City Council extends Richmond Promise

City officials set $1,500 as cap for all students seeking Chevron’s support program


Christian Urrutia / The Advocate

Angelica Arriaga, program director for College is Real, a college readiness program, gives advice to Richmond High school graduate Marvin Parra in the College and Career Center at Richmond High School on Monday.

By Lorenzo Morotti, Associate Editor

The Richmond City Council finalized the requirements for its graduating high school residents to take advantage of Chevron’s $35 million Richmond Promise scholarship program.

According to its website, on Nov. 17 the council approved that starting in 2016, all Richmond residents who graduate high school in the West Contra Costa Unified School District  (WCCUSD) are eligible to receive up to $1,500 for their initial year in college — regardless if they choose to go to a four-year university or community college.

Interim Contra Costa College President Mojdeh Mehdizadeh said the original wording in the Richmond Promise was not as inclusive as the recent council ruling.

Mehdizadeh said the Richmond Promise initially gave graduating high school students enrolling into a four-year university the opportunity to apply for up to $2,500 while students enrolling into community college could only get up to $500.

“I wrote a letter to the city council saying that the allocations were not equitable,” she said. “Some students are not ready to go to a four-year and if we want to promote student success then we need to provide equity and make it $1,500 for all students.”

At CCC there are two functioning high schools, Middle College High School and Gateway to College.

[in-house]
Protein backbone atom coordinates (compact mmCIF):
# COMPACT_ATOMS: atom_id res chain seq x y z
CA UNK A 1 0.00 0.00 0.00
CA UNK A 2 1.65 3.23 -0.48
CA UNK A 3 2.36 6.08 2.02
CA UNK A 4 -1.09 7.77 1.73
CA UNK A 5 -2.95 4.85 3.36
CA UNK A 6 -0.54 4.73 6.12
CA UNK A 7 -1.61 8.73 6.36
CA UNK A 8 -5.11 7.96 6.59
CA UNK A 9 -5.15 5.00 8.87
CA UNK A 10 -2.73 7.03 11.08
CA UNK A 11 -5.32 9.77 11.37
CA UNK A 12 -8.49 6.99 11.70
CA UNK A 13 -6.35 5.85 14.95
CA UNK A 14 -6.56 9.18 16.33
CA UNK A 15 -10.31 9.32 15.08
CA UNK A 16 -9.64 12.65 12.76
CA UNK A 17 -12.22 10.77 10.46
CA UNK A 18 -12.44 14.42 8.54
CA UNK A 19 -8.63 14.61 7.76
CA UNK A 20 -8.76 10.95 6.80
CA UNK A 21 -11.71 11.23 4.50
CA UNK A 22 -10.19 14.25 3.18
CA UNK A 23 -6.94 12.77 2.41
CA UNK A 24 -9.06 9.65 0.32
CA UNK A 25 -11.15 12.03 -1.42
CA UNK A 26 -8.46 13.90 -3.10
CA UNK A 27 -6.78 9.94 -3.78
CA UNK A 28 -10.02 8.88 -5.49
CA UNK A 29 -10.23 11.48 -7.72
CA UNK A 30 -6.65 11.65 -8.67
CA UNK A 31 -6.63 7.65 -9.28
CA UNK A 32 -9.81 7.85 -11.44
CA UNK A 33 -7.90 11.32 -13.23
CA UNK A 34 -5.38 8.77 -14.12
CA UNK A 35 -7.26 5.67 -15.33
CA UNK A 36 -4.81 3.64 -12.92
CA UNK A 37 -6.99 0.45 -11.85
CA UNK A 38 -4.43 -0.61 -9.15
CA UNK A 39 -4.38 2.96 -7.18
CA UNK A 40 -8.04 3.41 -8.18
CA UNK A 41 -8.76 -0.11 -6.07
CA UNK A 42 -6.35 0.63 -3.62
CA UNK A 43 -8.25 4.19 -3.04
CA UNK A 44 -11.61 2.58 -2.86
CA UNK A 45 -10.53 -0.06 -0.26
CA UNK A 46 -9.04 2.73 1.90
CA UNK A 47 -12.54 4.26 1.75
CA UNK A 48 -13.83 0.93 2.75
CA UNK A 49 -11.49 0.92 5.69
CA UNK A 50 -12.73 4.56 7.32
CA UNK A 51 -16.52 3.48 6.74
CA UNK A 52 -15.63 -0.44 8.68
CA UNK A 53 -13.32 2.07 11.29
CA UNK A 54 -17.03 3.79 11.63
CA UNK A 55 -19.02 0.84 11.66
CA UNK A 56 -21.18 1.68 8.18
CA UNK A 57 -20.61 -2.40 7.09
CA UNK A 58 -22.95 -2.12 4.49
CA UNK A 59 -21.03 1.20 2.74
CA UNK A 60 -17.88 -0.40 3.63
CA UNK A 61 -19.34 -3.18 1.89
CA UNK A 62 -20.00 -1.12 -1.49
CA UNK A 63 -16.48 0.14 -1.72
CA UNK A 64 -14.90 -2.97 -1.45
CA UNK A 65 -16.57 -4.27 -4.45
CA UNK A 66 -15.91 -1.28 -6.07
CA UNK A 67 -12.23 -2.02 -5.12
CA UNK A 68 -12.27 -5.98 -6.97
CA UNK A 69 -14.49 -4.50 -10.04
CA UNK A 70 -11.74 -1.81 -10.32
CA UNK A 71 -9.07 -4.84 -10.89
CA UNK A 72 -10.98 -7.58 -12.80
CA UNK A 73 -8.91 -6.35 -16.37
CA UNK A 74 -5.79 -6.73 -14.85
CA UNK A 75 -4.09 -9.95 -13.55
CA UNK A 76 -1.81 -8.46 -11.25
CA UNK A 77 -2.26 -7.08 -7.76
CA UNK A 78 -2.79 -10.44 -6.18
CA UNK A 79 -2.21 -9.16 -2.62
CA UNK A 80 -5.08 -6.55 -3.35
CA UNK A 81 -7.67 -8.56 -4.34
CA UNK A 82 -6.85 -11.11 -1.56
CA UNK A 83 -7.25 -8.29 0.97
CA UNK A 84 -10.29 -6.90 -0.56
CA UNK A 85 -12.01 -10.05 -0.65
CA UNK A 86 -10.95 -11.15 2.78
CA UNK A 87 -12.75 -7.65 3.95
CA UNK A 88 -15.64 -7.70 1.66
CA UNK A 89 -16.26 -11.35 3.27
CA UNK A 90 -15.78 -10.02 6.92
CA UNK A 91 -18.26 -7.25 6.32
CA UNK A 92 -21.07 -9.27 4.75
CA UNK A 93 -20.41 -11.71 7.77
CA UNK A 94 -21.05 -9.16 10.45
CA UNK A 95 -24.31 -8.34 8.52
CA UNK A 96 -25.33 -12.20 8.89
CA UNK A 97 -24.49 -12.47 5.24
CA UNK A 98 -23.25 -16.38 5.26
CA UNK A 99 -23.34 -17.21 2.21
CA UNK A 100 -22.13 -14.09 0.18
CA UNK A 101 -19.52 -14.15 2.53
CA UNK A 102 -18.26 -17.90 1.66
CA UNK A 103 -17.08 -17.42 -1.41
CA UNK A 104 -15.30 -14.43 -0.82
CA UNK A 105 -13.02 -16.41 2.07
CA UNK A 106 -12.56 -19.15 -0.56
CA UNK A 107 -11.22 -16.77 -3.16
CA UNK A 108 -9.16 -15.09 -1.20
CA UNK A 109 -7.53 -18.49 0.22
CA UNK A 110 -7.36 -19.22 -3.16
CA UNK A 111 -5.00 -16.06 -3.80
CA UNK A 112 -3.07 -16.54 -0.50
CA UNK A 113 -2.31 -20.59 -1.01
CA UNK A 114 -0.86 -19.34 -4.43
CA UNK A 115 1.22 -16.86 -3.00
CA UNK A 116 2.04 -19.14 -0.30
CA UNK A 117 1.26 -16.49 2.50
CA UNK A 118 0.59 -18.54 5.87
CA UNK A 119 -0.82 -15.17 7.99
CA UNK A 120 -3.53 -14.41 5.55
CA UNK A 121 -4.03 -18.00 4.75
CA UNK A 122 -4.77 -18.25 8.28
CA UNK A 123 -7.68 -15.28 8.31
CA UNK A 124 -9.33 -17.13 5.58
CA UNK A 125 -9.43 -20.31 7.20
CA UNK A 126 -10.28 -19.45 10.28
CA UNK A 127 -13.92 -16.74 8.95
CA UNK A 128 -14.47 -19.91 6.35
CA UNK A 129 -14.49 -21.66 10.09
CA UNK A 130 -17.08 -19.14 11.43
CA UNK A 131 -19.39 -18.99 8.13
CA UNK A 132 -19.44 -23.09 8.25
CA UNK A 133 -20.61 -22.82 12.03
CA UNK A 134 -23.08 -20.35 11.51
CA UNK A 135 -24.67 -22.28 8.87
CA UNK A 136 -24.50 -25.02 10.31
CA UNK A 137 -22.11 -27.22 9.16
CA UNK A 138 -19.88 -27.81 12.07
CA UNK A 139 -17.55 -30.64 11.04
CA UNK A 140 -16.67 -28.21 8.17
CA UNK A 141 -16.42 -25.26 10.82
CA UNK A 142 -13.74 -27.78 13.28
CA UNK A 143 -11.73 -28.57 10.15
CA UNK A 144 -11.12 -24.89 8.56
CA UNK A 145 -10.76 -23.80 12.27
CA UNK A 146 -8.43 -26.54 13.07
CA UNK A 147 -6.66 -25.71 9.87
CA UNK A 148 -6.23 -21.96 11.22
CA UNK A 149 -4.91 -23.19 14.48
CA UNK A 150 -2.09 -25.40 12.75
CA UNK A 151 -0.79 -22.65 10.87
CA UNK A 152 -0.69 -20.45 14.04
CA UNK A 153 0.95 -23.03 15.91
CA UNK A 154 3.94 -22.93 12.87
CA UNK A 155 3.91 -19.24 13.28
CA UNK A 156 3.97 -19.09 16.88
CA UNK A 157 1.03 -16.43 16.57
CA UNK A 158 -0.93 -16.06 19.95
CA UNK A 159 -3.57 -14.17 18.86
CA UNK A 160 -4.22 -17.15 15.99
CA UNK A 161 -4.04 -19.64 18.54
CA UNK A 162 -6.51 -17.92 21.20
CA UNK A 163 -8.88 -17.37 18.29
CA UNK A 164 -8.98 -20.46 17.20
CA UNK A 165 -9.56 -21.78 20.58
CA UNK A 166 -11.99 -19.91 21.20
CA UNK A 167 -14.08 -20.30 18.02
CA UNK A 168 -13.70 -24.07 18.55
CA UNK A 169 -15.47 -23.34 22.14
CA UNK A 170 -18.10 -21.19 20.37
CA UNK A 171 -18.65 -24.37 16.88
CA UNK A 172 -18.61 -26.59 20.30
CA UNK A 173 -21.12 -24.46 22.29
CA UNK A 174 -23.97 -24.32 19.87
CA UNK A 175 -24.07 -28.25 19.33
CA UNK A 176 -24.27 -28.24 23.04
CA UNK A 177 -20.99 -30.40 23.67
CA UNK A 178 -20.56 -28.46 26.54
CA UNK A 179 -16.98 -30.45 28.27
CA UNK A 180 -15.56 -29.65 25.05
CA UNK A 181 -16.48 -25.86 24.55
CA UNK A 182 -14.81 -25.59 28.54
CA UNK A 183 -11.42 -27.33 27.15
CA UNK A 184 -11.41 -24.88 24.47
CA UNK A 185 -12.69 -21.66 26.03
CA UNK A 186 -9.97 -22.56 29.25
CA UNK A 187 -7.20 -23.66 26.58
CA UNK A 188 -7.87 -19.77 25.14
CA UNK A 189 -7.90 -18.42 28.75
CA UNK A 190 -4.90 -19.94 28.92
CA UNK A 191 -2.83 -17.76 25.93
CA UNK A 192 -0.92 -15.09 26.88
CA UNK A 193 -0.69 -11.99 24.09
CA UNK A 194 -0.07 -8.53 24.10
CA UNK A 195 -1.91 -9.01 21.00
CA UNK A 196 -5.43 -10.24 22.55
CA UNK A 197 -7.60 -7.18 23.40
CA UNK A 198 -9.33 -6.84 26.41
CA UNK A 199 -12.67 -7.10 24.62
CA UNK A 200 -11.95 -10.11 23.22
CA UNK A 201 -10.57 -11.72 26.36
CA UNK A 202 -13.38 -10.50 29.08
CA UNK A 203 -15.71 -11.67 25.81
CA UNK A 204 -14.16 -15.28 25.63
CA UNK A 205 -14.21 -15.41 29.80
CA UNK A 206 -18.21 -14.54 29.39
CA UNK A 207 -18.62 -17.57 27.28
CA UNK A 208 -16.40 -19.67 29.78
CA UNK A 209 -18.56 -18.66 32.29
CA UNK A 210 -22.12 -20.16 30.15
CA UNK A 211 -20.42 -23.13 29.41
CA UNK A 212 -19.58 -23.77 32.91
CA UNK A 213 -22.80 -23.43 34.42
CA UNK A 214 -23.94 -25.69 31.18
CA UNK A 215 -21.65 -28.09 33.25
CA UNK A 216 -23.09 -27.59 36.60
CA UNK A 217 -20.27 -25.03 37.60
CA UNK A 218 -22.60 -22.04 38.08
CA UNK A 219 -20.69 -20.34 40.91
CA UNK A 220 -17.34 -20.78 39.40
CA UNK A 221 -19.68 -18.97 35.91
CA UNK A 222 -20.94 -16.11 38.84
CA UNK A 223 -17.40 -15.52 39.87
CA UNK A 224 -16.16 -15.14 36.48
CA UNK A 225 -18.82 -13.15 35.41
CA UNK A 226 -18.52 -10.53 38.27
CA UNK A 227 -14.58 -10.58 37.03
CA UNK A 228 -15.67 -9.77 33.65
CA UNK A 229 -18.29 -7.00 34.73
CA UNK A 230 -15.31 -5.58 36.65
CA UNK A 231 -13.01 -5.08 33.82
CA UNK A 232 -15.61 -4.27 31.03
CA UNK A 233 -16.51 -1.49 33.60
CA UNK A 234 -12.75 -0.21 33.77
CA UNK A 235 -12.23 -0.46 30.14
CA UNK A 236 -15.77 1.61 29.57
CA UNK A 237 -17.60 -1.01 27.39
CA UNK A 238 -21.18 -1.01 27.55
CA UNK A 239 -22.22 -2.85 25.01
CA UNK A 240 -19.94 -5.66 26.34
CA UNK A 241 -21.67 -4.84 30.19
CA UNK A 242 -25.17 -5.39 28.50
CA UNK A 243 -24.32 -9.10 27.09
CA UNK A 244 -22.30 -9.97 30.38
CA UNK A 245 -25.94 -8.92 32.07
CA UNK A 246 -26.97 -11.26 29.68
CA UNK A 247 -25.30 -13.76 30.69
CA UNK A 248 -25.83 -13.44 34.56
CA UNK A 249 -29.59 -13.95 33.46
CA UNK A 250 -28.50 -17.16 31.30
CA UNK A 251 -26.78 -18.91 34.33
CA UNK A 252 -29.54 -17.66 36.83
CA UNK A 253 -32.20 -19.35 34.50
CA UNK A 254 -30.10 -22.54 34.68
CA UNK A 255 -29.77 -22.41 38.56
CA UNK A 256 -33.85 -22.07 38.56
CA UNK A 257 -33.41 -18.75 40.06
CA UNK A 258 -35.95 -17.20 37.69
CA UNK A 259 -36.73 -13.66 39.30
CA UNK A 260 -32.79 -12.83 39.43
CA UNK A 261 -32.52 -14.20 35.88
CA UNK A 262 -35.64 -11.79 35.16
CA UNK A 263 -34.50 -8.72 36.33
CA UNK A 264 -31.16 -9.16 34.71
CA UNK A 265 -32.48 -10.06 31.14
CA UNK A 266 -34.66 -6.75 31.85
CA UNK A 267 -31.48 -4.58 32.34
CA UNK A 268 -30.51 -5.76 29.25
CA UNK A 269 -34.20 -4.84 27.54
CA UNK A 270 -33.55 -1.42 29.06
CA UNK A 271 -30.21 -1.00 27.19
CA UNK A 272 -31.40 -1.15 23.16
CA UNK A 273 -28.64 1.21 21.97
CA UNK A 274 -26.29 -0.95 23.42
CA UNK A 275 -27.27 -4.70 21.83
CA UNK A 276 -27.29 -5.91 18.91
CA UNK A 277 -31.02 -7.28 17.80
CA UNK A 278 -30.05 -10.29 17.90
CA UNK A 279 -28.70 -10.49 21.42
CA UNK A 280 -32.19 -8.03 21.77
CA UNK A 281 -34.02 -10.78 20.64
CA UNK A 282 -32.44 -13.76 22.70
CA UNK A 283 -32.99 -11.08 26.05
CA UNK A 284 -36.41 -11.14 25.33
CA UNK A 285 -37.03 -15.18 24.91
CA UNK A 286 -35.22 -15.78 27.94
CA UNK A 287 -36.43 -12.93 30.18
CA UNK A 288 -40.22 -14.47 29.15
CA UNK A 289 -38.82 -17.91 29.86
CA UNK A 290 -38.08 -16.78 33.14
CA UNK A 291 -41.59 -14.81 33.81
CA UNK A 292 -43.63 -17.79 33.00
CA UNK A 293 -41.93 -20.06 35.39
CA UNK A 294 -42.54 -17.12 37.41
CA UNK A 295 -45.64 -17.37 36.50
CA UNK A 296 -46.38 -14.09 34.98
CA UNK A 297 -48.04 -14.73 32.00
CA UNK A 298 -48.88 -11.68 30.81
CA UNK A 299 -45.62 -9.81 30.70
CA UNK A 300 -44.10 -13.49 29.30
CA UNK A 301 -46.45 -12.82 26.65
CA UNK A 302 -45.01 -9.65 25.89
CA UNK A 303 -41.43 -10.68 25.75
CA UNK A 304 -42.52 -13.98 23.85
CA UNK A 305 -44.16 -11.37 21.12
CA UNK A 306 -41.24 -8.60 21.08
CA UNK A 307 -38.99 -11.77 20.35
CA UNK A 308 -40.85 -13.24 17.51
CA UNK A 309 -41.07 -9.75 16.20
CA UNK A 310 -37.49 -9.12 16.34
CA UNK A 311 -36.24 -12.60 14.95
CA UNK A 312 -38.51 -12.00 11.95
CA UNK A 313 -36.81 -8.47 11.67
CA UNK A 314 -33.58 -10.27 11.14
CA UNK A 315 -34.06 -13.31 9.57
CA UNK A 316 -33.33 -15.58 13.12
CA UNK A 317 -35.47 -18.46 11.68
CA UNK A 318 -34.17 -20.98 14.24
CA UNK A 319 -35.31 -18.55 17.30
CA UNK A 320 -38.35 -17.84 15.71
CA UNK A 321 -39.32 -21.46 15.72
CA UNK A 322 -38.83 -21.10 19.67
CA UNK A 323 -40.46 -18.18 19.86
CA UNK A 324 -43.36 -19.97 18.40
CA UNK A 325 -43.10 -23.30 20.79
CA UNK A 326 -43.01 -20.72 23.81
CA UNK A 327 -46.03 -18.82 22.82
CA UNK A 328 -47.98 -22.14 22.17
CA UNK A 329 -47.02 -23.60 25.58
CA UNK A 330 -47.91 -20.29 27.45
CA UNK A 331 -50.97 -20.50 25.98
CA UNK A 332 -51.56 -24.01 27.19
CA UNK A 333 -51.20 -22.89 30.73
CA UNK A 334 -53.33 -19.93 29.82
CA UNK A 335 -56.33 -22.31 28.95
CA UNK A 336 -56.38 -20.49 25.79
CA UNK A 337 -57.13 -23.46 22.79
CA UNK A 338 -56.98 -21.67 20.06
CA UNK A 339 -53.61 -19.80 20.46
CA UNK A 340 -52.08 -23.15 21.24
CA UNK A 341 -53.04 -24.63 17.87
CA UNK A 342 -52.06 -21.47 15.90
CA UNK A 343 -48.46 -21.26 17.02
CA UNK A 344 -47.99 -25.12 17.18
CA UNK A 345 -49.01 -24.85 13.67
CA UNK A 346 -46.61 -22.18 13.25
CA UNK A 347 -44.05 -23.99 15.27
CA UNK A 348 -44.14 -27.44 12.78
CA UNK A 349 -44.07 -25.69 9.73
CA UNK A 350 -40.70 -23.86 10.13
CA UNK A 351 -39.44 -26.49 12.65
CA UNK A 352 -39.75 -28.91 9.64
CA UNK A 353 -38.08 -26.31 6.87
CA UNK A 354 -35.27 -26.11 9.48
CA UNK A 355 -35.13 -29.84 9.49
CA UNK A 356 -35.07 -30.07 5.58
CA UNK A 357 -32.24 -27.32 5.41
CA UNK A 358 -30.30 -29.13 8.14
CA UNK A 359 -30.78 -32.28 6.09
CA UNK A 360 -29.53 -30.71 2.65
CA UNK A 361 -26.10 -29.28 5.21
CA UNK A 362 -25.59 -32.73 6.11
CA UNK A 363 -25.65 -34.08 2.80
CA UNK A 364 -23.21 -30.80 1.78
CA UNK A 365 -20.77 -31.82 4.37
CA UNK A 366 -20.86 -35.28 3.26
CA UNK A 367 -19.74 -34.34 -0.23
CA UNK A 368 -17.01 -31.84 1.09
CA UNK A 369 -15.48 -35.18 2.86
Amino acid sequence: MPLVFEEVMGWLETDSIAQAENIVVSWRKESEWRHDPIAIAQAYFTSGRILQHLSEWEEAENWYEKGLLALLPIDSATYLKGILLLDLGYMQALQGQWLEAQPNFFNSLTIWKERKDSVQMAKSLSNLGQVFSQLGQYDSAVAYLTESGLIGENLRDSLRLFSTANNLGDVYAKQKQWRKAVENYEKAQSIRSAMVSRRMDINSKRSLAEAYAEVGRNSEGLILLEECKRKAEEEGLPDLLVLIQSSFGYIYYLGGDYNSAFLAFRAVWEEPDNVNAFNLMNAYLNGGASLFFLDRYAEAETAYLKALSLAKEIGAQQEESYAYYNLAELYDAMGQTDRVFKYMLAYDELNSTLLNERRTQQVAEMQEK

Both are K-12 institutions that provide their students the opportunity to experience a college atmosphere while taking classes that count toward a student’s major.

MCHS Principal Anne Shin said the Richmond Promise will benefit most of its 300 students.

“Any money for our students is good,” Shin said. “Especially for our students who are concerned about how they are going to pay for college with their financial situation.”

MCHS senior Kathia Arias said she wants to study economics at UC Santa Cruz next year, which would cost about $13,000 per year.

“I would definitely use the money. I need all the (financial) help I can get,” Arias said. “I plan on working a lot of jobs because I cannot get a lot of financial aid because I cannot legally — I am an undocumented student.”

Arias said when she was 4 years old her parents brought her with them when they left Mexico.

“Because I fall under (Deferred Action for Childhood Arrivals) DACA, I cannot apply for financial aid that asks for a social security number, so my options are limited,” she said.

“If I could avoid taking out student loans by working three jobs instead, I would because it is hard for people coming out of college to pay off student loans, especially with the low economy and high interest rates — it’s a lot to handle.”

Mehdizadeh said Dean of Enrollment Dennis Franco, Director of Economic and Workforce Development Kelly Schelin, HIS-STEM Grant and Metas Program Director Mayra Padilla and Dean of Student Services Vicki Ferguson met with city officials Bill Lindsay, city manager, and Shasa Curl, administrative chief, on Wednesday to discuss the changes made and the implementation of the Promise.

Shinn said that she is grateful Richmond City Council approved that Chevron would fund students going to four-year universities the same amount as those going to a community college.

Mehdizadeh said, “A lot of work still needs to be done” regarding how students will be informed that they can apply for the Richmond Promise, she said it provides and equitable foundation for Richmond resident students to pursue higher education they could not otherwise.

“UCs, CSUs or private colleges are much more expensive,” she said. “Students get more bang for their buck if they come to CCC for their first two years of general education — I mean why not? There are smaller class sizes, the teaching is more hands-on,  there is a warm and diverse atmosphere that prepares students for a four year — and it saves them a considerable amount of money.”